Early data from a new study1 has shown how phytochemicals in New Zealand blackcurrant extract, CurraNZ, help athletes recover faster after exhaustive exercise by speeding up carbohydrate storage in muscle.
In just a short period of time, the anthocyanin-rich New Zealand blackcurrant supplement effectively accelerated the rates of glycogen resynthesis in muscle by 10%.
Glycogen is the stored form of carbohydrate in the body. Three-quarters of the body’s glycogen is stored in skeletal muscle and, as the predominant fuel source during strenuous training, recovery of glycogen stores is paramount to aerobic performance and recovery.
The exciting finding add further lustre to the growing reputation and significance of the proprietary CurraNZ extract for accelerating recovery from exercise and lowering barriers to performance.
It is believed to be the first time this mode of action has been shown in polyphenol supplements. It provides a greater understanding of the unique properties of New Zealand blackcurrant anthocyanins, which scientists now regard as ‘essential’ for active people, because of their array of positive benefits2.
Researcher Dr Sam Shepherd, who led the Liverpool John Moores University study, describes the breakthrough as ‘meaningful’.
Clinical pharmacist, Mike Wakeman, advisor for CurraNZ.com, notes the growing interest in supplemental interventions for recovery and performance in endurance sport. He says: “Recovery is a hot topic in endurance and team-based sports, we are seeing ever-increasing training volumes in athletes, even amateurs, where an ability to recover between sessions and cope with high training loads is critical.
"This adds to the scientific picture showing CurraNZ provides three-times faster recovery of muscle strength, which is important, and offsets delayed onset muscle soreness, whilst reducing tissue damage.”
Dr Shepherd’s research follows on from earlier muscle recovery studies, in which the berry’s powerful antioxidant, anti-inflammatory and immune-promoting functions were identified as other key modes of action.
In summary, he says: “We are seeing here that blackcurrant seems to be ‘priming’ the muscle and changing the ‘muscle machinery’, which supports carbohydrate storage. This is really positive, and further demonstrates the multi-faceted recovery functions of CurraNZ.
“Based on the evidence, I am convinced there is a place for New Zealand blackcurrant extract as a nutritional intervention to support post-exercise recovery.”
The study, New Zealand blackcurrant extract enhances skeletal muscle glycogen re-synthesis in response to sub-optimal carbohydrate ingestion, has been awarded the Professor Kevin Tipton prize for a poster presentation at the International Sports and Exercise Nutrition Conference, in Manchester on December 18-20. The prize for Poster Presentation is judged on the originality of the data, scientific writing and potential for impact within the sport nutrition community.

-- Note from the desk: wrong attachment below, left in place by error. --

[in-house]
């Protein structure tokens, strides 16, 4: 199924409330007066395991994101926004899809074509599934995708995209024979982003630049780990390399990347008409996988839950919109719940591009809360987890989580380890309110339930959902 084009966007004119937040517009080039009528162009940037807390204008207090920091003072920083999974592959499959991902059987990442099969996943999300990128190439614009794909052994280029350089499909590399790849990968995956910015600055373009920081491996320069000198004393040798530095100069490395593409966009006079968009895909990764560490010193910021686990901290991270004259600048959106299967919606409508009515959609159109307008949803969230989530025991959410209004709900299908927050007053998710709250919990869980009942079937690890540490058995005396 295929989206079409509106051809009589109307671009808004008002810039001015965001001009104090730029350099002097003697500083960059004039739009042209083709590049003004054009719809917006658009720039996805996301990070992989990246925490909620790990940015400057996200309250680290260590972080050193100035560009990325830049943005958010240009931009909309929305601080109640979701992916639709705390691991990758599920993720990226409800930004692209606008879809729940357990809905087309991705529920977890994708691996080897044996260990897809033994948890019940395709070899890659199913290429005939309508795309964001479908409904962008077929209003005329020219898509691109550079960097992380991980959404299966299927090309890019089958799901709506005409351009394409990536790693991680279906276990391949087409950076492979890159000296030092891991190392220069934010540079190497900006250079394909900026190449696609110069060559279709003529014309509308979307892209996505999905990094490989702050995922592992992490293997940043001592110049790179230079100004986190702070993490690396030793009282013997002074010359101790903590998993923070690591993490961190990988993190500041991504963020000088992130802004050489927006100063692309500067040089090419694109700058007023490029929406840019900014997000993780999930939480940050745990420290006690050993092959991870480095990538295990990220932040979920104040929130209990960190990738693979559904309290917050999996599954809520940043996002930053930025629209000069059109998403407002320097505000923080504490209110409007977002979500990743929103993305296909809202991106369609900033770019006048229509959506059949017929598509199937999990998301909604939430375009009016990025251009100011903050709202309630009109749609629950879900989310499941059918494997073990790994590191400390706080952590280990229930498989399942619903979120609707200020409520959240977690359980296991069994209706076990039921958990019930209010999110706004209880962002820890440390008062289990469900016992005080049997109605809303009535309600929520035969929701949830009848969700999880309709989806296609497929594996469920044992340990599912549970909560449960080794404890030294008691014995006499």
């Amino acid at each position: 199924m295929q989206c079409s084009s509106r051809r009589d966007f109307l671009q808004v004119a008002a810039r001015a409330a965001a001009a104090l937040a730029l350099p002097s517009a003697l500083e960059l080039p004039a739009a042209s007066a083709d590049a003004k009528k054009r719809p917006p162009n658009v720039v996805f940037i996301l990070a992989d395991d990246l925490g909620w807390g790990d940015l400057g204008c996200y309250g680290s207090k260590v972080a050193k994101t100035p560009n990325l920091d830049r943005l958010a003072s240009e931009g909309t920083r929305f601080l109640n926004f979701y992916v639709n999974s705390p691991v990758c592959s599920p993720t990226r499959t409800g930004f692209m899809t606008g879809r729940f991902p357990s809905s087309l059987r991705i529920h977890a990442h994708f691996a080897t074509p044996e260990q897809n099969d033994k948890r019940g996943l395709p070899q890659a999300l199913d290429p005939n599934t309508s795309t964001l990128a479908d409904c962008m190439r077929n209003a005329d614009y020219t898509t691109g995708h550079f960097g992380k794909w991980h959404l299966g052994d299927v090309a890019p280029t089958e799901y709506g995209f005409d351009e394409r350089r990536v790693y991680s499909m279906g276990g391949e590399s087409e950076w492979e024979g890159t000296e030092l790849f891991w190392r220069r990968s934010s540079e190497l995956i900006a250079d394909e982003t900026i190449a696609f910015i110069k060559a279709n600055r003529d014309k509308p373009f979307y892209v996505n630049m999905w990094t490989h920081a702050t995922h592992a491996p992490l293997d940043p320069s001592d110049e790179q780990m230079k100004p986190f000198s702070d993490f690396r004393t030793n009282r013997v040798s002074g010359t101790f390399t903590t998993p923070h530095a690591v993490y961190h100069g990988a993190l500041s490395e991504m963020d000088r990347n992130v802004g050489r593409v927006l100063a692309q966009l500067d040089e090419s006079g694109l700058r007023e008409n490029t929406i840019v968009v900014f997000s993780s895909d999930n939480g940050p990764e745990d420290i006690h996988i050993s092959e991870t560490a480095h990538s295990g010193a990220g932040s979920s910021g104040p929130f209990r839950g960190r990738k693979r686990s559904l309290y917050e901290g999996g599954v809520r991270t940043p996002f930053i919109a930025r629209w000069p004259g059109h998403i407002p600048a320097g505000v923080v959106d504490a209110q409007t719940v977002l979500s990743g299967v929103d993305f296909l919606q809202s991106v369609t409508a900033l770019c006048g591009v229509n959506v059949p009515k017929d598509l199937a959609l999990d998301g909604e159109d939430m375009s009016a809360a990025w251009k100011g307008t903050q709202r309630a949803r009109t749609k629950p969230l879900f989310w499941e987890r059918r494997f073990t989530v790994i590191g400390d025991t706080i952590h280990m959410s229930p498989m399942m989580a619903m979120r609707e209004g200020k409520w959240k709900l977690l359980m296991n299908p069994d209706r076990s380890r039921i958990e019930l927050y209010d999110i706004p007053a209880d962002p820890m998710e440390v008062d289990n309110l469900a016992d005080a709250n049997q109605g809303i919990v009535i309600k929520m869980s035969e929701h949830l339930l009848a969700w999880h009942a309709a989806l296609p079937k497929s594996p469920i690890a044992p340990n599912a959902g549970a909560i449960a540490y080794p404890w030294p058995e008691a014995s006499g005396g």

The study is ongoing and findings will be peer-reviewed and published in 2023.
About the study
With datasets from eight participants presented in this abstract, in total, 13 trained male cyclists will be tested in the 7-day supplementation protocol with either 600mg CurraNZ or placebo in a double-blinded, randomised, cross-over study design. On day 6 of supplementation participants undertake a glycogen-depleting bout of exercise followed by limited intake of carbohydrate. The following morning, they are subjected to another bout of exhaustive exercise, to ensure their carbohydrate stores are depleted.
In the four hours following, they are provided with carbohydrate to replenish stores in muscle, with biopsies taken across various time points to measure rates of muscle glycogen replenishment.
Background information on carbohydrate for muscle recovery and performance
Carbohydrate stored in muscle (glycogen) is a primary fuel used during exercise which is depleted during long duration, high intensity or exhaustive training and competition activities. Replenishing carbohydrate fuel stores in muscle following exercise is often a challenge for athletes.
Carbohydrate consumption at a rate of >1.2 g/kg bodyweight per hour maximises glycogen resynthesis. However, this quantity of carbohydrate is challenging to consume for many athletes, and therefore the benefit of using additional non-carbohydrate factors to support glycogen resynthesis are of interest.
Therefore, sports nutrition recommendations state that following exhaustive exercise, carbohydrate consumption should be prioritized in an attempt to quickly restore muscle glycogen to pre-exercise levels, so athletes are prepared for their next exercise-training bout.
Ergogenic aids which improve the rate of glycogen resynthesis could be of particular benefit in this context and would improve the speed of recovery from hard exercise sessions.